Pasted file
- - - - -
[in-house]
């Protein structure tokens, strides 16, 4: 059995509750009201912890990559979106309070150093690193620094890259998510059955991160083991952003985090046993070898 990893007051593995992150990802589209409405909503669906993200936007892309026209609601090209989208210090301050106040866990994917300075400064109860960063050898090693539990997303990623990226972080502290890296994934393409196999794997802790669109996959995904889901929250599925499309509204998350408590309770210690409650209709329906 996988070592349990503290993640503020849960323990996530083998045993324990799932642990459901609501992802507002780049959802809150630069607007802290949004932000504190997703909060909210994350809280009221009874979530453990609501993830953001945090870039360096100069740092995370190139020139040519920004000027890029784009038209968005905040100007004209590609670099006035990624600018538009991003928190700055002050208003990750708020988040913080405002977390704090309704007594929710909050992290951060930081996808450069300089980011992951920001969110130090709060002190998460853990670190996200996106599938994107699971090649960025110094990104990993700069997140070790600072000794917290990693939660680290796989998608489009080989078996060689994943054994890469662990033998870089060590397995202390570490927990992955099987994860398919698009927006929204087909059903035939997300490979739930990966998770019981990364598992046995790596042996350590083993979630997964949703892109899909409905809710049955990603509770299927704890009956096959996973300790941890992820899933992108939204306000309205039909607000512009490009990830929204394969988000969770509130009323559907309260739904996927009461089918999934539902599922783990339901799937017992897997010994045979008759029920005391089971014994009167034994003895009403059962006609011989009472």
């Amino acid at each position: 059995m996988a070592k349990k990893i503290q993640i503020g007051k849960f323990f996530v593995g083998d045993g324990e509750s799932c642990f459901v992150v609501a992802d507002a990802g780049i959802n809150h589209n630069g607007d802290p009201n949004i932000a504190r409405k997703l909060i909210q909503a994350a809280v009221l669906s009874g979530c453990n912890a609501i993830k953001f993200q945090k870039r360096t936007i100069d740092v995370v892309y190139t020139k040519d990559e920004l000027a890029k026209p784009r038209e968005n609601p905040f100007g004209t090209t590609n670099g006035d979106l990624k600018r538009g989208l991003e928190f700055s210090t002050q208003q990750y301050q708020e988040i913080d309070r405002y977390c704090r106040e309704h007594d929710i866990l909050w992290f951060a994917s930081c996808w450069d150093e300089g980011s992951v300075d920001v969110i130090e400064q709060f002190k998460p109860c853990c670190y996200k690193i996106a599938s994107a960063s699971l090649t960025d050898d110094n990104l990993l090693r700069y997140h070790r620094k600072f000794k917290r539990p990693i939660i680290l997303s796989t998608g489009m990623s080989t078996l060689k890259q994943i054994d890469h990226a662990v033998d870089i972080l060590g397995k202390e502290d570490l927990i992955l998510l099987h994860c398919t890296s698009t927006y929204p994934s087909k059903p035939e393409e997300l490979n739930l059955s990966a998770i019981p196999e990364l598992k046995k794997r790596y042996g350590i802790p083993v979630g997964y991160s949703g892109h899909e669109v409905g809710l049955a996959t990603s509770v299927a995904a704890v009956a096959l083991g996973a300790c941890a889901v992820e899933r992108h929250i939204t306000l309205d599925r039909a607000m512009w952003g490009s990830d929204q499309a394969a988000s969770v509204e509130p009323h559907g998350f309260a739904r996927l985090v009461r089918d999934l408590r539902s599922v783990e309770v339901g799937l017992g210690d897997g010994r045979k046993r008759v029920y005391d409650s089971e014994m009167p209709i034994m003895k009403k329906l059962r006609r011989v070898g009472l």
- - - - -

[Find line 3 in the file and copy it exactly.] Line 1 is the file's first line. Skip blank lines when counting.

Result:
């Amino acid at each position: 059995m996988a070592k349990k990893i503290q993640i503020g007051k849960f323990f996530v593995g083998d045993g324990e509750s799932c642990f459901v992150v609501a992802d507002a990802g780049i959802n809150h589209n630069g607007d802290p009201n949004i932000a504190r409405k997703l909060i909210q909503a994350a809280v009221l669906s009874g979530c453990n912890a609501i993830k953001f993200q945090k870039r360096t936007i100069d740092v995370v892309y190139t020139k040519d990559e920004l000027a890029k026209p784009r038209e968005n609601p905040f100007g004209t090209t590609n670099g006035d979106l990624k600018r538009g989208l991003e928190f700055s210090t002050q208003q990750y301050q708020e988040i913080d309070r405002y977390c704090r106040e309704h007594d929710i866990l909050w992290f951060a994917s930081c996808w450069d150093e300089g980011s992951v300075d920001v969110i130090e400064q709060f002190k998460p109860c853990c670190y996200k690193i996106a599938s994107a960063s699971l090649t960025d050898d110094n990104l990993l090693r700069y997140h070790r620094k600072f000794k917290r539990p990693i939660i680290l997303s796989t998608g489009m990623s080989t078996l060689k890259q994943i054994d890469h990226a662990v033998d870089i972080l060590g397995k202390e502290d570490l927990i992955l998510l099987h994860c398919t890296s698009t927006y929204p994934s087909k059903p035939e393409e997300l490979n739930l059955s990966a998770i019981p196999e990364l598992k046995k794997r790596y042996g350590i802790p083993v979630g997964y991160s949703g892109h899909e669109v409905g809710l049955a996959t990603s509770v299927a995904a704890v009956a096959l083991g996973a300790c941890a889901v992820e899933r992108h929250i939204t306000l309205d599925r039909a607000m512009w952003g490009s990830d929204q499309a394969a988000s969770v509204e509130p009323h559907g998350f309260a739904r996927l985090v009461r089918d999934l408590r539902s599922v783990e309770v339901g799937l017992g210690d897997g010994r045979k046993r008759v029920y005391d409650s089971e014994m009167p209709i034994m003895k009403k329906l059962r006609r011989v070898g009472l």